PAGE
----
A mass of buildings or garden—walks, so complicated as to puzzle strangers to extricate themselves. Said to be so called from Labyris, an Egyptian monarch of the 12th dynasty. The chief labyrinths are:
(1) The Egyptian, by Petesuchis or Tithoes, near the Lake Moeris. It had 3,000 apartments, half of which were underground. (B.C. 1800.) Pliny, xxxvi. 13; and Pomponius Mela, i. 9.
(2) The Cretan, by Dæ'dalos, for imprisoning the Minotaur. The only means of finding a way out of it was by help of a skein of thread. (SeeVirgil: Æneid, v.)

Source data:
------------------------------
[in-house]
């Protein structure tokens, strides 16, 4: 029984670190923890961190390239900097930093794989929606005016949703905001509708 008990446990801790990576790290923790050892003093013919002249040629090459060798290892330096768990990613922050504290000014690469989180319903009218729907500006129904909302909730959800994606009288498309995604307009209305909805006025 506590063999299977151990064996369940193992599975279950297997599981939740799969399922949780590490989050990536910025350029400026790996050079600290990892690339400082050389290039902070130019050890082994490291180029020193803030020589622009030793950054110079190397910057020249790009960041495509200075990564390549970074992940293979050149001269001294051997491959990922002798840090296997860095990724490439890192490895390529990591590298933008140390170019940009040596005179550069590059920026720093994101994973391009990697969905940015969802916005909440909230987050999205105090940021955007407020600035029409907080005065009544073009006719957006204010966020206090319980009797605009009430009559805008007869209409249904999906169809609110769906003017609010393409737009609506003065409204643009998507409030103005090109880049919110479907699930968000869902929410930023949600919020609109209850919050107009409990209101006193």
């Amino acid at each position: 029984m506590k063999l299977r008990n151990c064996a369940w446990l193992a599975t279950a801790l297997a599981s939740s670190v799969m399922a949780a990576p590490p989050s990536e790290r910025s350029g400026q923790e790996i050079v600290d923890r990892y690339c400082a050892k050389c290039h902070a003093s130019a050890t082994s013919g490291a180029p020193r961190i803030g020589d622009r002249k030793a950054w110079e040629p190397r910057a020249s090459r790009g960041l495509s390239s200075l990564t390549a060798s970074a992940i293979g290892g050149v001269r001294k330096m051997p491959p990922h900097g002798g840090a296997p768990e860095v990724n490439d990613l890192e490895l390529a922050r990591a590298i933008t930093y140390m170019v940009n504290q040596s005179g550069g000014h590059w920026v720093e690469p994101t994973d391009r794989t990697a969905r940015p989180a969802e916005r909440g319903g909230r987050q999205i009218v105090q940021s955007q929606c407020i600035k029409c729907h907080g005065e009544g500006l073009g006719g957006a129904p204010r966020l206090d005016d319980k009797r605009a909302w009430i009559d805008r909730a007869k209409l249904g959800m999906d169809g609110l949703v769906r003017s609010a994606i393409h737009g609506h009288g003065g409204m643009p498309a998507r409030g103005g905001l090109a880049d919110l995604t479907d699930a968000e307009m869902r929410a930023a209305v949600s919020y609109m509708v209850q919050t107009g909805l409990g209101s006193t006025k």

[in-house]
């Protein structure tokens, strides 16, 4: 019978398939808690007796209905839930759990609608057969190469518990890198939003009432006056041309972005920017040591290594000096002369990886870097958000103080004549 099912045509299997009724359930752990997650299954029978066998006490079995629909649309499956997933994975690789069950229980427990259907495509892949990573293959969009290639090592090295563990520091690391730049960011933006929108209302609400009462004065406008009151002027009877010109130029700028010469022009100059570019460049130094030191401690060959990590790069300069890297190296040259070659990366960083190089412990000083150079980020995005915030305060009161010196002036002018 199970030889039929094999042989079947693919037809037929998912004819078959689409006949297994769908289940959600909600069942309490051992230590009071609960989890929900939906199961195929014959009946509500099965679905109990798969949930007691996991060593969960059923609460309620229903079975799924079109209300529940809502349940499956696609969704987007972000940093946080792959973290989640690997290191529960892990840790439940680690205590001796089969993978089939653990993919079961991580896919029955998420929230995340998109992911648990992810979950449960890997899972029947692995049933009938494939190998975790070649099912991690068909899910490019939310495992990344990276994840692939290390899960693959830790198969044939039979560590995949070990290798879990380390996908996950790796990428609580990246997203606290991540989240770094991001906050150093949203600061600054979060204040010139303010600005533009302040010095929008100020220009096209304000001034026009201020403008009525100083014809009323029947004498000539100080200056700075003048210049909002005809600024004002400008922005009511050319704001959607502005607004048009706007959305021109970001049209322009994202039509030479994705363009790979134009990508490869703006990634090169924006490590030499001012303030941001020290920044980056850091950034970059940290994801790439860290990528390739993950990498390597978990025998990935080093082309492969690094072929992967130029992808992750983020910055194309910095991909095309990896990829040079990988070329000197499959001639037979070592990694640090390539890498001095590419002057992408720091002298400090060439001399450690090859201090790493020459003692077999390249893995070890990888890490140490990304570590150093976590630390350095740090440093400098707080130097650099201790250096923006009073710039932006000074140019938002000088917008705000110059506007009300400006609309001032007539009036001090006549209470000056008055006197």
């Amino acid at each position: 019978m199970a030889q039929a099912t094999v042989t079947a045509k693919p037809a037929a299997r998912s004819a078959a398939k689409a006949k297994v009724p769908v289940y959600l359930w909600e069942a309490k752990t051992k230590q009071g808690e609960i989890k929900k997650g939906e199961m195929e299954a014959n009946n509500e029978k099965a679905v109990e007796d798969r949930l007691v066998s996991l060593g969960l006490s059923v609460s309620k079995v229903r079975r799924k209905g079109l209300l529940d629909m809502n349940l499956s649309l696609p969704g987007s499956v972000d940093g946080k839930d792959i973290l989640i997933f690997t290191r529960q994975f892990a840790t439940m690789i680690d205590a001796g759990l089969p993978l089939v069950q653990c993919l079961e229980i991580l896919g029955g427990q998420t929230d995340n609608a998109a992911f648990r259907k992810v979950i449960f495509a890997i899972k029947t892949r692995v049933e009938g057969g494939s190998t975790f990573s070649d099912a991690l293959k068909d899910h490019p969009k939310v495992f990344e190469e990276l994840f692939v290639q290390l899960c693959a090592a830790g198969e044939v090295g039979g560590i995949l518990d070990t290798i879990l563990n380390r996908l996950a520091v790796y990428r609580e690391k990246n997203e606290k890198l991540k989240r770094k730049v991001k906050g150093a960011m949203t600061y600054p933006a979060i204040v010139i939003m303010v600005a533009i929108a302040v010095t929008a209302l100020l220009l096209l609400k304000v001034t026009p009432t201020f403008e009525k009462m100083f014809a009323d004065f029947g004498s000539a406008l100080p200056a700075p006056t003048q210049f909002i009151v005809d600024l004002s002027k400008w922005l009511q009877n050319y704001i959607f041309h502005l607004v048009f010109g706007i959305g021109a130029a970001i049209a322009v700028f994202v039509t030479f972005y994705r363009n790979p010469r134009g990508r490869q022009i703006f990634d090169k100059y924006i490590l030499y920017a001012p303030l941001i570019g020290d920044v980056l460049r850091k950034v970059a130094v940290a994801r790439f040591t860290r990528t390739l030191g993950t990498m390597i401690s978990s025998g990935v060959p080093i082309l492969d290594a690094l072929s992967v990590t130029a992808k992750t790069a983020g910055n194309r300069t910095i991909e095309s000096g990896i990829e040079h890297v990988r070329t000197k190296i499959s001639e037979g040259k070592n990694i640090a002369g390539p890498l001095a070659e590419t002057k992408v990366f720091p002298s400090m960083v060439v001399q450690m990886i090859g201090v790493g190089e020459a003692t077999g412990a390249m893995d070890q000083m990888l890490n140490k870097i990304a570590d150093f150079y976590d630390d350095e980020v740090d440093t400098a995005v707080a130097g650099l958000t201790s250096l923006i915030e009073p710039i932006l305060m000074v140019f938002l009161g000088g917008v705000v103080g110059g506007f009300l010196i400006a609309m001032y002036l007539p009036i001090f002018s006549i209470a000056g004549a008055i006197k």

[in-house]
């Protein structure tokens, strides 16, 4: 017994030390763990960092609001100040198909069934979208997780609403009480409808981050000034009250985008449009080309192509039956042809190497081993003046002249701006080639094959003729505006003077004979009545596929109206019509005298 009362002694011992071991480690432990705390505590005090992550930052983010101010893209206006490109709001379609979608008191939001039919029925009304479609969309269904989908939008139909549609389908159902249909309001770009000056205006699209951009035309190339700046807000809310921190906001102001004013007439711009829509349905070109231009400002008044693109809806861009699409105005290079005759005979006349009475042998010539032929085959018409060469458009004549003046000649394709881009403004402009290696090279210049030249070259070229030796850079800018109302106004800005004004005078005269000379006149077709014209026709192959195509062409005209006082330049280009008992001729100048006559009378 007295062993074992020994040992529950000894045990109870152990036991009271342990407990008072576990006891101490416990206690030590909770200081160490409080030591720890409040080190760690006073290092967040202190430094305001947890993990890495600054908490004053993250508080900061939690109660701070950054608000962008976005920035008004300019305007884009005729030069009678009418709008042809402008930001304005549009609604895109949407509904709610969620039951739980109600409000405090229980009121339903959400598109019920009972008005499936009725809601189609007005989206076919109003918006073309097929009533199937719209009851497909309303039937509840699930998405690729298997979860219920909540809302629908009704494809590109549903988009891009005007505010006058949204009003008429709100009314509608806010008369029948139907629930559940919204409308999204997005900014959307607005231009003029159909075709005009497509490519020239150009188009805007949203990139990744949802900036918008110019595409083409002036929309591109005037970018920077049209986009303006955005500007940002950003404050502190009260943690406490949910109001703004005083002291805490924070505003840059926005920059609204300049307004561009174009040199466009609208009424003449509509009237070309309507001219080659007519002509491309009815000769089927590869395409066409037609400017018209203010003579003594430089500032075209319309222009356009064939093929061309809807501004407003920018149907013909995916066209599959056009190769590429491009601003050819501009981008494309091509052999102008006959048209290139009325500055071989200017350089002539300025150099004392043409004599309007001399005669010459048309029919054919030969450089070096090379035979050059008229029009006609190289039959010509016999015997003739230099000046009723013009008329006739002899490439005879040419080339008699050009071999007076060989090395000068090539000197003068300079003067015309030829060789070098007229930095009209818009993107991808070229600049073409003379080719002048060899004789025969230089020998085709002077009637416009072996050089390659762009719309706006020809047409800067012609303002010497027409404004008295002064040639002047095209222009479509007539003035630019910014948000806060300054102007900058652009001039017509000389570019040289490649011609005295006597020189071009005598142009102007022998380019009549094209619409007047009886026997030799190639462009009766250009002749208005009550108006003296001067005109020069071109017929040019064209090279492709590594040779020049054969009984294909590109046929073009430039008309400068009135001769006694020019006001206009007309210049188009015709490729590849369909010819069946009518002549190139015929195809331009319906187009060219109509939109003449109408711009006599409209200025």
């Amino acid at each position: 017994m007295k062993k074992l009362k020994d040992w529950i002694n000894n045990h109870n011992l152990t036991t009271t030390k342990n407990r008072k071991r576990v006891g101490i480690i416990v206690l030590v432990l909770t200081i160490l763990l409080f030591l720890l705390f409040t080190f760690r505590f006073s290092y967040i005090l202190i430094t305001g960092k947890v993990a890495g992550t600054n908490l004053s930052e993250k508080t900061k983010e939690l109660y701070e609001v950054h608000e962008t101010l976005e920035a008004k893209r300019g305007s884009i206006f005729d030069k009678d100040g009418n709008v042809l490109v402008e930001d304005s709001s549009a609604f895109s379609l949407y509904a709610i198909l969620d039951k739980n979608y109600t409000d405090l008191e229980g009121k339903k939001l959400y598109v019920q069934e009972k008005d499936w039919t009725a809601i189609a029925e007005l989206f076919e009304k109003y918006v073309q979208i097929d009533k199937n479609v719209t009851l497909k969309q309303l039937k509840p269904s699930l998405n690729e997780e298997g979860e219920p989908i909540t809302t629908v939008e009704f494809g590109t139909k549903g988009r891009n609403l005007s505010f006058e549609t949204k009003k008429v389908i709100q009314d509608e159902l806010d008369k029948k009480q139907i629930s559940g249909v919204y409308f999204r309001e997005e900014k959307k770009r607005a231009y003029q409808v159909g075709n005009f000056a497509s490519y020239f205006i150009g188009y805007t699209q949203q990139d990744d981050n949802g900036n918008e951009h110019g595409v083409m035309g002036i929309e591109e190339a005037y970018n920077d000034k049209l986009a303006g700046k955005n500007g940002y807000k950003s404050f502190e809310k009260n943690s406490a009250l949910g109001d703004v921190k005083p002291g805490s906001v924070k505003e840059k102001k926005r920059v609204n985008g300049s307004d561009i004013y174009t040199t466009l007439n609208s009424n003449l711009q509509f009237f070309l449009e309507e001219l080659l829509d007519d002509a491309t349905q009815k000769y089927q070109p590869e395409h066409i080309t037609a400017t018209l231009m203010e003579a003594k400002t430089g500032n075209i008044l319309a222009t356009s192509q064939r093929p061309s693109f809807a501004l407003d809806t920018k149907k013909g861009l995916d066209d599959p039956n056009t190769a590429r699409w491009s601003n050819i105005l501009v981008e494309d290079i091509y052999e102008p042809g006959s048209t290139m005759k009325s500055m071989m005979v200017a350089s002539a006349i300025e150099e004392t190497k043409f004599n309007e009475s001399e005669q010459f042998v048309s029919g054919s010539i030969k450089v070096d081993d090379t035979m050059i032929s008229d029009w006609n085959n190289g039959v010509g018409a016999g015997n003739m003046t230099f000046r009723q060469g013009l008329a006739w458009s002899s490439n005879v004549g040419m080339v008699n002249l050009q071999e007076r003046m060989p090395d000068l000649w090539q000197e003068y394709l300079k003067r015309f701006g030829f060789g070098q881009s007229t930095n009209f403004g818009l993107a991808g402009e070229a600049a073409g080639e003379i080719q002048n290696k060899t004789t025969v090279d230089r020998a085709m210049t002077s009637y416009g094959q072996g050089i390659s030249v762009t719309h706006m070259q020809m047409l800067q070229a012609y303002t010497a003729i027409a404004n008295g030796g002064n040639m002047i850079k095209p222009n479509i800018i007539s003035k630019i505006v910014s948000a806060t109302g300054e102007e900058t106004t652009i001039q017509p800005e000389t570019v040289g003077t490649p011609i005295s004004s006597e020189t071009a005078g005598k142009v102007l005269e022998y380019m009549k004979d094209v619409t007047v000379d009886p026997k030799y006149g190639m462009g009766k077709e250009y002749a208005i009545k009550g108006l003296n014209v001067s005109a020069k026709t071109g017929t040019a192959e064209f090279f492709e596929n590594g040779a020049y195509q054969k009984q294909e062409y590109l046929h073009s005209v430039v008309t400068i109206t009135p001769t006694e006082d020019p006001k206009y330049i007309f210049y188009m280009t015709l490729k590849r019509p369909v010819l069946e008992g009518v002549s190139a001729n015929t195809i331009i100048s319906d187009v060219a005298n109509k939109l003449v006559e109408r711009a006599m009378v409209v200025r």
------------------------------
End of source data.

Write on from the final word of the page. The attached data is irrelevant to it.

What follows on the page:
(3) The Cretan conduit, which had 1,000 branches or turnings.
(4) The Lemnian, by the architects Zmilus, Rholus, and Theodorus. It had 150 columns, so nicely adjusted that a child could turn them. Vestiges of this labyrinth were still in existence in the time of Pliny.
(5) The labyrinth of Clusium, made by Lars Porsena, King of Etruria, for his tomb.
(6) The Samian, by Theodorus (B.C. 540). Referred to by Pliny; by Herodotos, ii. 145; by Strabo, x.; and by Diodorus Siculus, i.
(7) The labyrinth at Woodstock, by Henry II., for the Fair Rosamond.
(8) Of mazes formed by hedges. The best known is that of Hampton Court.
Source: Dictionary of Phrase and Fable, E. Cobham Brewer, 1894
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